Please welcome David Bowles today for our #ReadYourWorld Book Jam 2020 with the Children’s Book Council. Today he has a list of Eight Great Mexican American Middle-grade Books.
We are giving away five copies of They Call Me Güero. Please fill out the Rafflecopter at the bottom to enter.
They Call Me Güero by David Bowles
Twelve-year-old Güero is Mexican American, at home with Spanish or English and on both sides of the river. He’s starting 7th grade with a woke English teacher who knows how to make poetry cool.
In Spanish, “Güero” is a nickname for guys with pale skin, Latino or Anglo. But make no mistake: our red-headed, freckled hero is puro mexicano, like Canelo Álvarez, the Mexican boxer. Güero is also a nerd–reader, gamer, musician–who runs with a squad of misfits like him, Los Bobbys. Sure, they get in trouble like anybody else, and like other middle-school boys, they discover girls. Watch out for Joanna! She’s tough as nails.
But trusting in his family’s traditions, his accordion and his bookworm squad, he faces seventh grade with book smarts and a big heart. Life is tough for a border kid, but Güero has figured out how to cope.
He writes poetry. [middle grade, ages 8 and up]
Eight Great Mexican American Middle-grade Books
A Dash of Trouble (Love Sugar Magic #1) by Anna Meriano
I definitely have to start this list with the warm, home-spun magic of Anna Meriano’s sweet series. On the eve of Día de los Muertos, Leonora “Leo” Logroño stumbles on her family’s secret: the women are brujas, traditional witches whose spells make the family bakery special! But when Leo starts to dabble with magic herself, hijinks ensue! Every page is redolent with the aromas, sounds, and simple supernatural of my own childhood—and it is SUCH a fun read. [middle grade, ages 8 and up]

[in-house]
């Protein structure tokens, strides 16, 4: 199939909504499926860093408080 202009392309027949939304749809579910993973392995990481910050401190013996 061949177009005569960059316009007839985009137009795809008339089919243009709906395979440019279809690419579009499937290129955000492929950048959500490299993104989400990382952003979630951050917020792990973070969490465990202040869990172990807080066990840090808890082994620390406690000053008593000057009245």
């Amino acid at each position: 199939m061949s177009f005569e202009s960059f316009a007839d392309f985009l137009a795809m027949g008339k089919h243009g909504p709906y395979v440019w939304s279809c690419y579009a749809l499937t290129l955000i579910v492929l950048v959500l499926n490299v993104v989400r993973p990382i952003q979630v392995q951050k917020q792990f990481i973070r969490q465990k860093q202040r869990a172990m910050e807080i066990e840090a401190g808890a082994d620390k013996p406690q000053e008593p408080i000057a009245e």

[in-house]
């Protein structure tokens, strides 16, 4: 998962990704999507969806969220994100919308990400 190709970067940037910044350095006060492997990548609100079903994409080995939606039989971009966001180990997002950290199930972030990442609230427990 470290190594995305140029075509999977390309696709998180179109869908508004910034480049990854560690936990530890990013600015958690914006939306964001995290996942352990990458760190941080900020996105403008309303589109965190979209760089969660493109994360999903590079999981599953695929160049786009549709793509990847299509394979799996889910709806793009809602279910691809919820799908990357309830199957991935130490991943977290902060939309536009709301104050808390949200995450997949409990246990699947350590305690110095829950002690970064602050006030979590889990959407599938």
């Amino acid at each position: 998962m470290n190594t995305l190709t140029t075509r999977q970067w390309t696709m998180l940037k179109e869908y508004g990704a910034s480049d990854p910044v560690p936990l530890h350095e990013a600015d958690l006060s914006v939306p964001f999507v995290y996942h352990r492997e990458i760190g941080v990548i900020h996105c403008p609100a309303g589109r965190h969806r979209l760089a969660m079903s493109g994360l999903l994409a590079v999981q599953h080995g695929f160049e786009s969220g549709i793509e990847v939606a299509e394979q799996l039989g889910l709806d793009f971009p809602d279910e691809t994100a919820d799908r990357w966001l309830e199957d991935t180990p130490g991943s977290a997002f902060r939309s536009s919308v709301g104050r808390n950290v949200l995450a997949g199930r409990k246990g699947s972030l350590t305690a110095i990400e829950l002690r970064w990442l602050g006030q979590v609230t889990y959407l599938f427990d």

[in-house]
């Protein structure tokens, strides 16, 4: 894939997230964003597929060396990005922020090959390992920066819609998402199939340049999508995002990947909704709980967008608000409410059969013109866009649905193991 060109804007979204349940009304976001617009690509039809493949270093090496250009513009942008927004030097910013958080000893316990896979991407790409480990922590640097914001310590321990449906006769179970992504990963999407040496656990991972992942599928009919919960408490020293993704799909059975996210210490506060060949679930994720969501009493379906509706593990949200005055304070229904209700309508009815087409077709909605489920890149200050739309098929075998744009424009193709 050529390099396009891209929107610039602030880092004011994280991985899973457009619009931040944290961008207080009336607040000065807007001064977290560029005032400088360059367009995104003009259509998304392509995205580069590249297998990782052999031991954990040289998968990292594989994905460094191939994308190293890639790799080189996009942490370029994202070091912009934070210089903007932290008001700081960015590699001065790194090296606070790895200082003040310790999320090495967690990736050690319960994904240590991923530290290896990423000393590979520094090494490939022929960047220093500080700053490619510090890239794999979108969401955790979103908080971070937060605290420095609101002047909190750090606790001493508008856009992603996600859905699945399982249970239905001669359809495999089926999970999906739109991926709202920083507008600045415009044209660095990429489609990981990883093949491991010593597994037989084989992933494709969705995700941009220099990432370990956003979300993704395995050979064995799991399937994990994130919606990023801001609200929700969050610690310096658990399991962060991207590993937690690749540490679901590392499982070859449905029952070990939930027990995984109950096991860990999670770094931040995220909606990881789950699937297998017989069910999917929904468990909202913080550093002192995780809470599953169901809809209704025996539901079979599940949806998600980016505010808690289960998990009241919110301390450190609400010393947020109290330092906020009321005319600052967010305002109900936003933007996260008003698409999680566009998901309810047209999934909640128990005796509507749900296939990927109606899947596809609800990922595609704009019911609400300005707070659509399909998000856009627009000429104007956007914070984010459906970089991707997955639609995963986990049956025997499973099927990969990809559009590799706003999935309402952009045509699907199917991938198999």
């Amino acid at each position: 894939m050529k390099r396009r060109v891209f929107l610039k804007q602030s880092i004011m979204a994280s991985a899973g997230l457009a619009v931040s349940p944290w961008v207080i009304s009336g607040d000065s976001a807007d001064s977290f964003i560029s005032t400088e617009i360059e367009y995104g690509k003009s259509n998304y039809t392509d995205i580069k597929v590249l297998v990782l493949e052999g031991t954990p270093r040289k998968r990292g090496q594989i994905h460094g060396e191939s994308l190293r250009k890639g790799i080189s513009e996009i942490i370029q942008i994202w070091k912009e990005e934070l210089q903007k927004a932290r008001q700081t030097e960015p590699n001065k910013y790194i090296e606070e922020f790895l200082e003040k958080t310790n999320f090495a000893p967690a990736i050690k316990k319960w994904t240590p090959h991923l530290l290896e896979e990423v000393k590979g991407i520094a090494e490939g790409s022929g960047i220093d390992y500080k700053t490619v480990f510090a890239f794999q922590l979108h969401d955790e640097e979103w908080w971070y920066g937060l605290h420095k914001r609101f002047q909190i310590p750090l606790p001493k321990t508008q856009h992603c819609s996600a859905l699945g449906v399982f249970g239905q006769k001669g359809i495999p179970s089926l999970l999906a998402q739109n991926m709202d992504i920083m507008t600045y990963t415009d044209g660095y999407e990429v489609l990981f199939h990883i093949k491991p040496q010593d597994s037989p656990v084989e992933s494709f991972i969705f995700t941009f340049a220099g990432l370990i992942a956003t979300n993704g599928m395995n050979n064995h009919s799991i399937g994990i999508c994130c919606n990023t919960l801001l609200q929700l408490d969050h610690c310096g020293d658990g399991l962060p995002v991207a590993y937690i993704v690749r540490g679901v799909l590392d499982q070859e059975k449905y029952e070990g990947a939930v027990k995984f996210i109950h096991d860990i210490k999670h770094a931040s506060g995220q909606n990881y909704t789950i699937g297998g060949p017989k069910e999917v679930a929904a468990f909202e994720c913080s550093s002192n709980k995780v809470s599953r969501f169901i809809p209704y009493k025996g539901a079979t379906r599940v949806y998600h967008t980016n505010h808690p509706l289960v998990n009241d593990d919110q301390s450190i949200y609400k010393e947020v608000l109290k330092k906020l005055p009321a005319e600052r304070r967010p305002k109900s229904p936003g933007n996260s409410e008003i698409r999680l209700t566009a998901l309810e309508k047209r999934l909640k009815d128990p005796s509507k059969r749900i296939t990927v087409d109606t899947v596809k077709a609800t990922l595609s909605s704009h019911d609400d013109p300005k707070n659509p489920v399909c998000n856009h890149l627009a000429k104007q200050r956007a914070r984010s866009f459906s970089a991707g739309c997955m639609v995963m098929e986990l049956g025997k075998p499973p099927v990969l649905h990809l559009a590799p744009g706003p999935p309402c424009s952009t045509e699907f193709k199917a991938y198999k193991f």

The Storm Runner (The Storm Runner #1) by J.C. Cervantes
I was so excited when Rick Riordan picked Jennifer’s fantasy novel for his new imprint. She has done an amazing job of weaving Maya myth into this compelling (and snarky!) tale of disability and destiny. Zane Obispo may think he hates his life and his limp, but when a new girl shows up at school and reveals his divine heritage, he finds himself thrust into an unending war between chaos and order. The first in what promises to be an epic trilogy, perfect for Percy Jackson fans. [middle grade, ages 8 and up]
Efrén Divided by Ernesto Cisneros
Efren Divided is a stunning, masterful, and timely debut. Ernesto Cisneros balances both the despair of a family torn apart by US immigration policies and the loving determination of a boy to bridge the divide. Firmly rooted in that in-between gray area that all border folk know, young Efrén rises to every challenge, discovering within himself and his community the magic to make a milagro. [middle grade, ages 8 and up]
The First Rule of Punk by Celia C. Pérez
Celia rightfully got a lot of attention for her debut novel. María Luisa “Malú” O’Neill-Morales got her Mexican from her mom and her punk from her dad. And at her new school in Chicago, where other Mexican American kids see her as a coconut (brown on the outside, white within), she is going to assert both her uniqueness and her cultural heritage. This music- and zine-filled celebration of identity reminds us that there are as many ways of being Mexican American as there are Mexican Americans. Phenomenal. [middle grade, ages 9 and up]
Lucky Luna by Diana López
When I was a kid, nearly all of my friends were also my cousins (I have a lot of them). Diana’s latest book delves into this cultural commonplace among Latinx folks, chronicling the rivalry between Luna Ramos and her cousin Claudia. When Claudia enrolls in Luna’s fifth-grade class, their conflict spills over into school, to hilarious effect. The shenanigans are poignantly complicated by Luna’s inability to speak Spanish well, which makes her completely misinterpret her abuela’s advice. SPOILER ALERT: it works itself out in the end, as family spats often do. [middle grade, ages 8 and up]